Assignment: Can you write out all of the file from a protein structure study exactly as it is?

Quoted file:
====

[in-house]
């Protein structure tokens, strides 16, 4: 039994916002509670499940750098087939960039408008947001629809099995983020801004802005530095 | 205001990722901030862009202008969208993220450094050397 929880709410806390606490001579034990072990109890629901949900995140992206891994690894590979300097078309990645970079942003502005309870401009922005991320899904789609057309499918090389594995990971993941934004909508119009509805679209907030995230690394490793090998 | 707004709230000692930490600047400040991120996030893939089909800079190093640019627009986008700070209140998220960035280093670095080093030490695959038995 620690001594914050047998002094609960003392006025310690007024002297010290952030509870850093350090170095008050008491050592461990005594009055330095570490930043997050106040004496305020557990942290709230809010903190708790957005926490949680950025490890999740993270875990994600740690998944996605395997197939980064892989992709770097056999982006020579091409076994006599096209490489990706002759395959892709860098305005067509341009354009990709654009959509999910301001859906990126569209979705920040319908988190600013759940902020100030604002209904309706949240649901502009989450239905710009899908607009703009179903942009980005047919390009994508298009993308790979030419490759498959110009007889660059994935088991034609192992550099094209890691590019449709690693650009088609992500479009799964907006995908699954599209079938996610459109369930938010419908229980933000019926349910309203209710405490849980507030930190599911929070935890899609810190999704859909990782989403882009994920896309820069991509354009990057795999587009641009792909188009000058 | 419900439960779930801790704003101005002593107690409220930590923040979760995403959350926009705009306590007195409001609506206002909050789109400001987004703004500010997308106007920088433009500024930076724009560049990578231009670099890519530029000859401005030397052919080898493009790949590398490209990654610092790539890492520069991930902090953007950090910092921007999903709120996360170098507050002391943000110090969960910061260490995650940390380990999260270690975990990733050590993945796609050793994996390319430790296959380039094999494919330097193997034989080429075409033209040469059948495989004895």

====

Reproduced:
[in-house]
């Protein structure tokens, strides 16, 4: 039994916002509670499940750098087939960039408008947001629809099995983020801004802005530095 | 205001990722901030862009202008969208993220450094050397 929880709410806390606490001579034990072990109890629901949900995140992206891994690894590979300097078309990645970079942003502005309870401009922005991320899904789609057309499918090389594995990971993941934004909508119009509805679209907030995230690394490793090998 | 707004709230000692930490600047400040991120996030893939089909800079190093640019627009986008700070209140998220960035280093670095080093030490695959038995 620690001594914050047998002094609960003392006025310690007024002297010290952030509870850093350090170095008050008491050592461990005594009055330095570490930043997050106040004496305020557990942290709230809010903190708790957005926490949680950025490890999740993270875990994600740690998944996605395997197939980064892989992709770097056999982006020579091409076994006599096209490489990706002759395959892709860098305005067509341009354009990709654009959509999910301001859906990126569209979705920040319908988190600013759940902020100030604002209904309706949240649901502009989450239905710009899908607009703009179903942009980005047919390009994508298009993308790979030419490759498959110009007889660059994935088991034609192992550099094209890691590019449709690693650009088609992500479009799964907006995908699954599209079938996610459109369930938010419908229980933000019926349910309203209710405490849980507030930190599911929070935890899609810190999704859909990782989403882009994920896309820069991509354009990057795999587009641009792909188009000058 | 419900439960779930801790704003101005002593107690409220930590923040979760995403959350926009705009306590007195409001609506206002909050789109400001987004703004500010997308106007920088433009500024930076724009560049990578231009670099890519530029000859401005030397052919080898493009790949590398490209990654610092790539890492520069991930902090953007950090910092921007999903709120996360170098507050002391943000110090969960910061260490995650940390380990999260270690975990990733050590993945796609050793994996390319430790296959380039094999494919330097193997034989080429075409033209040469059948495989004895």